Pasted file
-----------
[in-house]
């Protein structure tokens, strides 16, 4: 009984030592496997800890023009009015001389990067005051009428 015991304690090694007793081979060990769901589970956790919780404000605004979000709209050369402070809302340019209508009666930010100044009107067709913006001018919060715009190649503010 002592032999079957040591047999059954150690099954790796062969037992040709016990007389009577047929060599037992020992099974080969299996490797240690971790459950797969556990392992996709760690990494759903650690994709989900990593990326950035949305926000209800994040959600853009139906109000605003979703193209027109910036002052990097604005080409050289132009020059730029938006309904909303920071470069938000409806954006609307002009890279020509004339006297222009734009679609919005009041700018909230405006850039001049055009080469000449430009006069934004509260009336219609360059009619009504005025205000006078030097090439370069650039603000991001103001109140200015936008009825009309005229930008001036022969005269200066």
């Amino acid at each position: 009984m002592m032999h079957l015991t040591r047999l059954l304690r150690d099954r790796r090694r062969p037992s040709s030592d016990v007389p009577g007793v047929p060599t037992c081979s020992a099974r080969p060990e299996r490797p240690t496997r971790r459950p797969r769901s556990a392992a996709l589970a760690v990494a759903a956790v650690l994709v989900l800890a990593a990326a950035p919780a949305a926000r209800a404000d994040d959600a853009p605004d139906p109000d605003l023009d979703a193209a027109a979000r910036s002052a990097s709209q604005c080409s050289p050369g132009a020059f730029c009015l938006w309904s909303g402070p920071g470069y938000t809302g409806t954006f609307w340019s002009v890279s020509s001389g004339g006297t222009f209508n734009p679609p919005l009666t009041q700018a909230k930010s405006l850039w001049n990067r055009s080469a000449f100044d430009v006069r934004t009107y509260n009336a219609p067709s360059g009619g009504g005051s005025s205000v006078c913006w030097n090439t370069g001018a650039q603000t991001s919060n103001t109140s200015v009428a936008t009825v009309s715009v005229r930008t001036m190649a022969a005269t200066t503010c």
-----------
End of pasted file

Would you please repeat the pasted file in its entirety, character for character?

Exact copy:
[in-house]
């Protein structure tokens, strides 16, 4: 009984030592496997800890023009009015001389990067005051009428 015991304690090694007793081979060990769901589970956790919780404000605004979000709209050369402070809302340019209508009666930010100044009107067709913006001018919060715009190649503010 002592032999079957040591047999059954150690099954790796062969037992040709016990007389009577047929060599037992020992099974080969299996490797240690971790459950797969556990392992996709760690990494759903650690994709989900990593990326950035949305926000209800994040959600853009139906109000605003979703193209027109910036002052990097604005080409050289132009020059730029938006309904909303920071470069938000409806954006609307002009890279020509004339006297222009734009679609919005009041700018909230405006850039001049055009080469000449430009006069934004509260009336219609360059009619009504005025205000006078030097090439370069650039603000991001103001109140200015936008009825009309005229930008001036022969005269200066």
């Amino acid at each position: 009984m002592m032999h079957l015991t040591r047999l059954l304690r150690d099954r790796r090694r062969p037992s040709s030592d016990v007389p009577g007793v047929p060599t037992c081979s020992a099974r080969p060990e299996r490797p240690t496997r971790r459950p797969r769901s556990a392992a996709l589970a760690v990494a759903a956790v650690l994709v989900l800890a990593a990326a950035p919780a949305a926000r209800a404000d994040d959600a853009p605004d139906p109000d605003l023009d979703a193209a027109a979000r910036s002052a990097s709209q604005c080409s050289p050369g132009a020059f730029c009015l938006w309904s909303g402070p920071g470069y938000t809302g409806t954006f609307w340019s002009v890279s020509s001389g004339g006297t222009f209508n734009p679609p919005l009666t009041q700018a909230k930010s405006l850039w001049n990067r055009s080469a000449f100044d430009v006069r934004t009107y509260n009336a219609p067709s360059g009619g009504g005051s005025s205000v006078c913006w030097n090439t370069g001018a650039q603000t991001s919060n103001t109140s200015v009428a936008t009825v009309s715009v005229r930008t001036m190649a022969a005269t200066t503010c």